The study was conducted in 11 fifth-grade classrooms across four schools in a single school district in south central Pennsylvania. The study occurred in the 2005–06 school year.
At the beginning of the study, 13 fifth-grade teachers in five schools in a single school district were randomly assigned to use either Odyssey Math or Odyssey Language Arts in their classrooms. As confirmed through an author query, random assignment of the teachers occurred after students were assigned to classrooms by their principals. For this review, students in the Odyssey Math classrooms served as the intervention group, while students in the Odyssey Language Arts classrooms served as the comparison group. Two classrooms were excluded from the analysis because the school was a magnet school with a demographic composition that differed from the other schools. After excluding students with missing data, the analytic sample included four schools, seven intervention classrooms (with 125 students), and four comparison classrooms (with 82 students). Approximately 7% of the students in the analytic sample were non-White, 63% of the students qualified for free or reduced-price lunch, and 14% of students had an Individualized Education Plan.
Students in the intervention group used Odyssey Math during the 2005–06 school year as a supplement to their core mathematics curriculum, Houghton Mifflin Mathematics. Teachers were asked to use the software a minimum of 90 minutes per week, but usage levels varied across classrooms, in part because of access to technology. In two of the schools, students could only access the software during their weekly assigned time in the computer labs. In the other two schools, students had greater access to the software, as it was available during their weekly computer labs, in their classrooms via wireless laptops, and at home. At two of the schools, some students may have had access to the Odyssey software as fourth graders—the year before the study began. At least one fourth grade class in each of these two schools had the Odyssey software, but it is unclear how many students from those fourth grade classes are included in the intervention group.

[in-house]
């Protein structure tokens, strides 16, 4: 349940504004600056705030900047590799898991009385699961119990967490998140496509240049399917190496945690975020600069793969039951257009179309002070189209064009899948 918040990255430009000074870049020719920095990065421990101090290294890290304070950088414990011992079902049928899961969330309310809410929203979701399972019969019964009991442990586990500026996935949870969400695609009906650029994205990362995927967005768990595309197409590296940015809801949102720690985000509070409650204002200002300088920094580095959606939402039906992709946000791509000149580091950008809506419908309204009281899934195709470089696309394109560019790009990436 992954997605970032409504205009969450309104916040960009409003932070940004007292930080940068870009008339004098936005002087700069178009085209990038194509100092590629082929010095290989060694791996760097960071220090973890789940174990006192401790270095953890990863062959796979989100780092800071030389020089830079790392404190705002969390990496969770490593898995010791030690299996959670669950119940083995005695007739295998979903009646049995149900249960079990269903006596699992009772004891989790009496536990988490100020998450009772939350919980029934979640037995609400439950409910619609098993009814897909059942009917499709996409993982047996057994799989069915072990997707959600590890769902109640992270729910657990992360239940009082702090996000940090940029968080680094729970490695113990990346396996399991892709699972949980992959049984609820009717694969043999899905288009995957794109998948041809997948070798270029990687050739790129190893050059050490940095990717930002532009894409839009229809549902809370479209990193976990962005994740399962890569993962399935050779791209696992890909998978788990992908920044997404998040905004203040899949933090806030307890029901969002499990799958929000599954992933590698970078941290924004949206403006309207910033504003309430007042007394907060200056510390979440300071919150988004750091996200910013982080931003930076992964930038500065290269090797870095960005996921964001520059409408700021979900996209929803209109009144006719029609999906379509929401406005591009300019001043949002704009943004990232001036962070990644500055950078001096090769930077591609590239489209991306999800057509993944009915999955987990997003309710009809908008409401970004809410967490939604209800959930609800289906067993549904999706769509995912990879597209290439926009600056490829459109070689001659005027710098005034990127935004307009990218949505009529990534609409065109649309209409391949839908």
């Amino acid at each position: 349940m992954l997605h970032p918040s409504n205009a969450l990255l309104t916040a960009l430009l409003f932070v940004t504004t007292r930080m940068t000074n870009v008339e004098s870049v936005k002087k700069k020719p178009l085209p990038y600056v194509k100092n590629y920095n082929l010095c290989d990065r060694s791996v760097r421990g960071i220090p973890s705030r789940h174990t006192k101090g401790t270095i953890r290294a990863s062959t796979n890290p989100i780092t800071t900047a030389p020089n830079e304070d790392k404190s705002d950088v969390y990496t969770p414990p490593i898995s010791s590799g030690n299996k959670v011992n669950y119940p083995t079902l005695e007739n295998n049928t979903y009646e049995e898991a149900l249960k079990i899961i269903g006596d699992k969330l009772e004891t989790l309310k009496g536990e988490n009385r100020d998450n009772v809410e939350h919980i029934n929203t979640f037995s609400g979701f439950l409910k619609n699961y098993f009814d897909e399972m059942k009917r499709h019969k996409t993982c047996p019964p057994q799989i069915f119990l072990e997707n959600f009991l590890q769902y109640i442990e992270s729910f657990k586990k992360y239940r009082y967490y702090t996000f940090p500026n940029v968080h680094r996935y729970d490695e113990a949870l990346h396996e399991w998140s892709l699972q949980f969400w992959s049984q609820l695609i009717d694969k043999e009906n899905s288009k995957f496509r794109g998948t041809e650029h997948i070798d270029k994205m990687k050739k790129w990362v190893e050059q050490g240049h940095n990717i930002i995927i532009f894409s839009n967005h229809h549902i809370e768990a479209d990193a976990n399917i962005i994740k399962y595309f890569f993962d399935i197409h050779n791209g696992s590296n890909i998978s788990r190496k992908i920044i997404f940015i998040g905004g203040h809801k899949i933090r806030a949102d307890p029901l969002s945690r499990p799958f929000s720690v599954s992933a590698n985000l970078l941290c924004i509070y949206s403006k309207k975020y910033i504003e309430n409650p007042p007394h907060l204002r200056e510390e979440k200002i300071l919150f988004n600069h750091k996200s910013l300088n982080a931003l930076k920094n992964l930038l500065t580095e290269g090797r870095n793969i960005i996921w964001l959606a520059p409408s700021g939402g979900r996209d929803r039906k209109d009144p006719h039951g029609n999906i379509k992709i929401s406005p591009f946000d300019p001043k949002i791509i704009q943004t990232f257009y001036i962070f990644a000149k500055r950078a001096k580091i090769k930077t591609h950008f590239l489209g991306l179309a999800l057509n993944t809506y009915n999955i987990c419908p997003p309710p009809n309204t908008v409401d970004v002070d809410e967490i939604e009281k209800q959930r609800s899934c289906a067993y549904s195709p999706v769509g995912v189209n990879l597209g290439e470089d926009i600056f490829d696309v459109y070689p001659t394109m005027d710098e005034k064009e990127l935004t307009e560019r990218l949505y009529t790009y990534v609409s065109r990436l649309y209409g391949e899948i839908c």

Students in the comparison group used the district’s core mathematics curriculum, Houghton Mifflin Mathematics. The comparison students used the Odyssey® Language Arts software and may have used Odysse® software in other subjects, but they were not permitted to use Odyssey Math. At two of the schools, some students may have had access to the Odyssey software as fourth graders—the year before the study began. At least one fourth grade class in each of these two schools had the Odyssey software, but it is unclear how many students from those fourth grade classes are included in the comparison group.
Support for implementation
The report does not specify how much training intervention teachers received. The district purchased teacher professional development from Compass Learning® in two of the study schools during the year prior to the study (2004–05) through an Enhancing Education Through Technology grant from the Pennsylvania Department of Education. During the study year (2005–06), teachers who used Odyssey® during the previous school year (2004–05) trained their colleague teachers who were using the software for the first time (in 2005–06).